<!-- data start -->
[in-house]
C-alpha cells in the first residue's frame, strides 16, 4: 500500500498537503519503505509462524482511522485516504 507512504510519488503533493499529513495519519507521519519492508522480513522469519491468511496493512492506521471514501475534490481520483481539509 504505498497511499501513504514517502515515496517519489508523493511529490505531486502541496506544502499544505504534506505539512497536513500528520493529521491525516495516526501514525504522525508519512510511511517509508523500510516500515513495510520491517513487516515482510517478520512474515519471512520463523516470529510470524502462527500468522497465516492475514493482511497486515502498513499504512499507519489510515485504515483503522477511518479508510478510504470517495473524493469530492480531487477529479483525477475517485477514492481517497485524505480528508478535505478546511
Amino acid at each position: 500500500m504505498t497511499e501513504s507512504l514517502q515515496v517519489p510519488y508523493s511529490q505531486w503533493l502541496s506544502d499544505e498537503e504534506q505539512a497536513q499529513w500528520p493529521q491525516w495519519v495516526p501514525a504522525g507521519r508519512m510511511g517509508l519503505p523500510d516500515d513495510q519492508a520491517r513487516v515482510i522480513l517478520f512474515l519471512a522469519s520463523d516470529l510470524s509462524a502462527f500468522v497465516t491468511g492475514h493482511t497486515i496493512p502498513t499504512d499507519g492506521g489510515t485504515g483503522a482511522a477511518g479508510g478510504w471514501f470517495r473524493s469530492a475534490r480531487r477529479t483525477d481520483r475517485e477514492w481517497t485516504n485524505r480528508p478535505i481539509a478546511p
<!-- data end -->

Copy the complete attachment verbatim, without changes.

[in-house]
C-alpha cells in the first residue's frame, strides 16, 4: 500500500498537503519503505509462524482511522485516504 507512504510519488503533493499529513495519519507521519519492508522480513522469519491468511496493512492506521471514501475534490481520483481539509 504505498497511499501513504514517502515515496517519489508523493511529490505531486502541496506544502499544505504534506505539512497536513500528520493529521491525516495516526501514525504522525508519512510511511517509508523500510516500515513495510520491517513487516515482510517478520512474515519471512520463523516470529510470524502462527500468522497465516492475514493482511497486515502498513499504512499507519489510515485504515483503522477511518479508510478510504470517495473524493469530492480531487477529479483525477475517485477514492481517497485524505480528508478535505478546511
Amino acid at each position: 500500500m504505498t497511499e501513504s507512504l514517502q515515496v517519489p510519488y508523493s511529490q505531486w503533493l502541496s506544502d499544505e498537503e504534506q505539512a497536513q499529513w500528520p493529521q491525516w495519519v495516526p501514525a504522525g507521519r508519512m510511511g517509508l519503505p523500510d516500515d513495510q519492508a520491517r513487516v515482510i522480513l517478520f512474515l519471512a522469519s520463523d516470529l510470524s509462524a502462527f500468522v497465516t491468511g492475514h493482511t497486515i496493512p502498513t499504512d499507519g492506521g489510515t485504515g483503522a482511522a477511518g479508510g478510504w471514501f470517495r473524493s469530492a475534490r480531487r477529479t483525477d481520483r475517485e477514492w481517497t485516504n485524505r480528508p478535505i481539509a478546511p